October 01, 2006 12:12 PM |
KUALA LUMPUR, Oct 1 (Bernama) -- Thousands of parents can look forward to a better educational environment for their children following the Education Ministry's move to approve the rebuilding of another 38 Tamil schools throughout the country.
In announcing the much-awaited decision Sunday, MIC president Datuk Seri S. Samy Vellu said Education Minister Datuk Seri Hishammuddin Tun Hussein had approved in principle to rebuild the schools under the Ninth Malaysia Plan (9MP).
The works minister said the 38 Tamil schools to be rebuilt at an estimated cost of RM49 million, were selected as they required immediate repairs as some of them were in a deplorable condition.
Expressing happiness over the approval, he said 20 were fully-aided while 18 were partially-aided or 'bantuan modal' government schools.
He said another 37 Tamil schools were rebuilt under the Eighth Malaysia Plan of which 16 were partially-aided government schools.
Samy Vellu released the list of the 75 schools at a media conference after opening the Malaysian Indian Youth Council's (MIYC) 13th general meeting here.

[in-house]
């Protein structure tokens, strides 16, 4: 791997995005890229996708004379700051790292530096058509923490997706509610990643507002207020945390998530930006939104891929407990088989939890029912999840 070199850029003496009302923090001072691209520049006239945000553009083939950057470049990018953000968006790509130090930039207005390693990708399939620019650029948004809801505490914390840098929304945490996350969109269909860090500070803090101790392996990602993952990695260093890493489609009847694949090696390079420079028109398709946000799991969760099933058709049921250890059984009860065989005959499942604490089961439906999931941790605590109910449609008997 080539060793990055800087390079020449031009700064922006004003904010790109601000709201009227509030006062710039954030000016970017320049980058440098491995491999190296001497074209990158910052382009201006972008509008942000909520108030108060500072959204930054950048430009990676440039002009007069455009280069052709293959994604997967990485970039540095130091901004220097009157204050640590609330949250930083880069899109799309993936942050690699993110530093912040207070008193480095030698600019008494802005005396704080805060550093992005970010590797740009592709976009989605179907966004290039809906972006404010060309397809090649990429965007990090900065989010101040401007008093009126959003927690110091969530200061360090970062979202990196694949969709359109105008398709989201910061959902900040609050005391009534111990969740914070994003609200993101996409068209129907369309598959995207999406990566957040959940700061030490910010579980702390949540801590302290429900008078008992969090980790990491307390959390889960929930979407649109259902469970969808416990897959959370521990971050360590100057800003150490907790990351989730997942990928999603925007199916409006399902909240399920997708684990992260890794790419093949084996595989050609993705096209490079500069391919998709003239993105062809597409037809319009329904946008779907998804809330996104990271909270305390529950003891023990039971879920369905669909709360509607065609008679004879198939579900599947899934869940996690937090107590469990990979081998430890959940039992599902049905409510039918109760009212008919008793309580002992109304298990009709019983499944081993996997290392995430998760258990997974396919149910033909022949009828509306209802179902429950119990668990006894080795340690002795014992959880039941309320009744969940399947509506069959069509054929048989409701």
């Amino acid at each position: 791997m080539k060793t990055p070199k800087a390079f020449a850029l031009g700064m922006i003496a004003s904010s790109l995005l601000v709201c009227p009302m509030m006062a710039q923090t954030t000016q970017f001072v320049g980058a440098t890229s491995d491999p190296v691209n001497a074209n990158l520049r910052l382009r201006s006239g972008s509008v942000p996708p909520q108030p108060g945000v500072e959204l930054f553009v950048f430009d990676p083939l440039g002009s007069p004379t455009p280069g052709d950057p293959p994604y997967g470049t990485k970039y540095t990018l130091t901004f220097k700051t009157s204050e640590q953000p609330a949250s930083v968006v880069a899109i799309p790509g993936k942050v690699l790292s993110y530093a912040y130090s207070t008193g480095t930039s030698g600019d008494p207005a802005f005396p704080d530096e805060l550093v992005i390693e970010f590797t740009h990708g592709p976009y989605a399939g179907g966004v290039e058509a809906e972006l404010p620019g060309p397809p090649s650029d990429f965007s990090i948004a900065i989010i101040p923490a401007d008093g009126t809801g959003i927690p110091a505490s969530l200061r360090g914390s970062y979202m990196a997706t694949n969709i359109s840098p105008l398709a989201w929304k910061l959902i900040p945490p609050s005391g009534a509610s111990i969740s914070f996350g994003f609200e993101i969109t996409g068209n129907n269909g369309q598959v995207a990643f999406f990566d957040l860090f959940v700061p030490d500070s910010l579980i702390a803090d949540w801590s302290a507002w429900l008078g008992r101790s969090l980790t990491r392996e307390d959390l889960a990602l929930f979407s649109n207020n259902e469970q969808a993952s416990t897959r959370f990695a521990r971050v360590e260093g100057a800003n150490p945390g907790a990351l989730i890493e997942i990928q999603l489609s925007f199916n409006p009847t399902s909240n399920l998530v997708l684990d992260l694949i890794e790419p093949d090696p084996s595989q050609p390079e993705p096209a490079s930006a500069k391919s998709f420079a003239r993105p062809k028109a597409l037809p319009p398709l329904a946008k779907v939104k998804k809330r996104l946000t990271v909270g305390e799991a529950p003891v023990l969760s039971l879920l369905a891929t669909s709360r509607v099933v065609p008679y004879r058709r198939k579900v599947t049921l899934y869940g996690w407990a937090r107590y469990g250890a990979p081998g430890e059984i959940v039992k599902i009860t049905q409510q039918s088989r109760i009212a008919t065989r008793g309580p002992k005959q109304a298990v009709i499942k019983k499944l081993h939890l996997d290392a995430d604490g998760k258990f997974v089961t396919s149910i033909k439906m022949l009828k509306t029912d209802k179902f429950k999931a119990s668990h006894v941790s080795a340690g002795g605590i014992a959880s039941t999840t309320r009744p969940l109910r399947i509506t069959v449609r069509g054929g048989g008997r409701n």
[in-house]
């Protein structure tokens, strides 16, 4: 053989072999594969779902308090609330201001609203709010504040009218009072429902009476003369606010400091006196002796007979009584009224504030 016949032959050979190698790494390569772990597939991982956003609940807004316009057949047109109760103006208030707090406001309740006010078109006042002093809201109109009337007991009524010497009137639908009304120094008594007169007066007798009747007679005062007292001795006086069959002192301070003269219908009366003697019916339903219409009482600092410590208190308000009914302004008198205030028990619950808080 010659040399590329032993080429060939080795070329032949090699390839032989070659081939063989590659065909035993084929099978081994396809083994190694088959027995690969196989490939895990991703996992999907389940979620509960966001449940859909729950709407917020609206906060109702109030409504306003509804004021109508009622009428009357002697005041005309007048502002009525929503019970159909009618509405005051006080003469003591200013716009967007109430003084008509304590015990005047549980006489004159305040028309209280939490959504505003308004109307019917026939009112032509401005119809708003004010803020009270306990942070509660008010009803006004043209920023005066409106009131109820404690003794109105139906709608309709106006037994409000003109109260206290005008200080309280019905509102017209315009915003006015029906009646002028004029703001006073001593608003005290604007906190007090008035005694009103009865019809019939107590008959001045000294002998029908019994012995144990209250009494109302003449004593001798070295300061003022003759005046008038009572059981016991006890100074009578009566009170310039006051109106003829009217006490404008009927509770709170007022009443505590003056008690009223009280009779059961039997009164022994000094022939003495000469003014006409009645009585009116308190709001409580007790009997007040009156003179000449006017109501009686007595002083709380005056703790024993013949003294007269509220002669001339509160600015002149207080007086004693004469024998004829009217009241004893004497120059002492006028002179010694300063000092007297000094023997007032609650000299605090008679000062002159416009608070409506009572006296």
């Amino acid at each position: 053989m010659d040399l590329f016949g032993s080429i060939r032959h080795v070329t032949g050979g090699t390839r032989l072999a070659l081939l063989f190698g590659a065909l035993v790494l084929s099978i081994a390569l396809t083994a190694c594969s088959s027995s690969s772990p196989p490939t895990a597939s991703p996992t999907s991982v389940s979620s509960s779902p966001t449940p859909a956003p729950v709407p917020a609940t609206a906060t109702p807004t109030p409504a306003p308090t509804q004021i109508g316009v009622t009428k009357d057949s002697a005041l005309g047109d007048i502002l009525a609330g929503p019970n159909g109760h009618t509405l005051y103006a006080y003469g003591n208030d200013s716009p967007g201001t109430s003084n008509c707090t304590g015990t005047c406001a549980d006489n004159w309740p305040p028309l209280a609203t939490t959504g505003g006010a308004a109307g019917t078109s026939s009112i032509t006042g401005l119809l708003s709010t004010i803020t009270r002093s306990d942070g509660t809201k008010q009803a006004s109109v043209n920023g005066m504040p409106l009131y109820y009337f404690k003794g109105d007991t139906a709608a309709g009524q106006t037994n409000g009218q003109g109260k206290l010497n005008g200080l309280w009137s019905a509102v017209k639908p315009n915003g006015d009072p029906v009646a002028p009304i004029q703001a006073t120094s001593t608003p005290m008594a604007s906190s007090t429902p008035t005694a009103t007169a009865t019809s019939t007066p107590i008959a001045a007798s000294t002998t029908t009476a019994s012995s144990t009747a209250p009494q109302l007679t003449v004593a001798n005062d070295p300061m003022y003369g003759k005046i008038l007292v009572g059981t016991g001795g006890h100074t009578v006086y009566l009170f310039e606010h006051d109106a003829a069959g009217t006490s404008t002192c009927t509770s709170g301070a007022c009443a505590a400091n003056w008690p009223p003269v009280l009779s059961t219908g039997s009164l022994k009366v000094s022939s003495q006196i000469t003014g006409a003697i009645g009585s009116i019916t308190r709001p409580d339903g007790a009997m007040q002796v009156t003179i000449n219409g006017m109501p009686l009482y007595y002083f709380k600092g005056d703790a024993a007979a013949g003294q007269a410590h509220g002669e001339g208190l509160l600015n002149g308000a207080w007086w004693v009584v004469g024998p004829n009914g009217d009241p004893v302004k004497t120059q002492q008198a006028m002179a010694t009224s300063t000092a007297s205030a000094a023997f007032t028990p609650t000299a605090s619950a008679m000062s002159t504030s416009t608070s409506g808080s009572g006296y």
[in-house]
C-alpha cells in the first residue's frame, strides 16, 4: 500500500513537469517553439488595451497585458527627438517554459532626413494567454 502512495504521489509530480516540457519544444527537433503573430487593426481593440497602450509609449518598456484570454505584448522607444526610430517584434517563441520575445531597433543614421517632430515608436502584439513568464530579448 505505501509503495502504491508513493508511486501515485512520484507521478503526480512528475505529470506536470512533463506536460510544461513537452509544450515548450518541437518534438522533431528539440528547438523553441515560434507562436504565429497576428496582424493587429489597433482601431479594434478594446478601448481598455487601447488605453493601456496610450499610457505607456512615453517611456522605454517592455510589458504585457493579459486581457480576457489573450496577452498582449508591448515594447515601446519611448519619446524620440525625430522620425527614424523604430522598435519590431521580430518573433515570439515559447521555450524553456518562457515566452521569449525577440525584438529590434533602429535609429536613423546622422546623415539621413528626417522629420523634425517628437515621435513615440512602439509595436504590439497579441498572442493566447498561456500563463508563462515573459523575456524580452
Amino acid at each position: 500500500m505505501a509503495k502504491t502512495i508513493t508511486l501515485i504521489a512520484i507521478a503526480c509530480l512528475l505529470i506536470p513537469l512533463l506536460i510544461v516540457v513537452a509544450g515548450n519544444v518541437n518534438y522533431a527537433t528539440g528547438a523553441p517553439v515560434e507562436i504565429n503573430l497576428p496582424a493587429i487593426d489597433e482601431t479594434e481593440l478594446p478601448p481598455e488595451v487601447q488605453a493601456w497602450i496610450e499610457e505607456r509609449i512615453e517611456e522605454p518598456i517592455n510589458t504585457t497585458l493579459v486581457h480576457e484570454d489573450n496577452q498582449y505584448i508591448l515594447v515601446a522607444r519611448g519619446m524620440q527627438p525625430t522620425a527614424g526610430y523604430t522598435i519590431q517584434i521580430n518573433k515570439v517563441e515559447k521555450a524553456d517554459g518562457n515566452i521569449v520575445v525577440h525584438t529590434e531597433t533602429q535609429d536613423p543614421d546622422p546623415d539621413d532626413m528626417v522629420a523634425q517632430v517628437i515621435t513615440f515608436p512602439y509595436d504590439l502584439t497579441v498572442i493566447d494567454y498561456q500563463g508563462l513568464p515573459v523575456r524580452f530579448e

Currently, there were 523 Tamil schools in with a student population of more than 100,000. More than a quarter of these schools require major repairs.
Among the schools to be rebuilt under the 9MP is Sekolah Rendah Jenis Kebangsaan (Tamil) Kangkar, Pulai, in Johor where some 250 parents demonstrated in front of the school last Friday, claiming that the school buildings were unsafe as they were literally falling apart.
Samy Vellu said the Public Works Department (PWD) had been directed to hold discussions with the Education Ministry over the scope of work, including the design and costing.
"I have directed the PWD to speed up work on the Tamil schools and have asked the department to furnish all the necessary requirements, including the layout plan within a week," he said.
The minister said the rebuilding of the 38 schools included upgrading of the infrastructures and construction of new school buildings, some at new sites due to urbanisation and increase in the student population.
"These are schools with existing licenses (approved by the Education Ministry), but some will be relocated with additional buildings and other infrastructures," he added.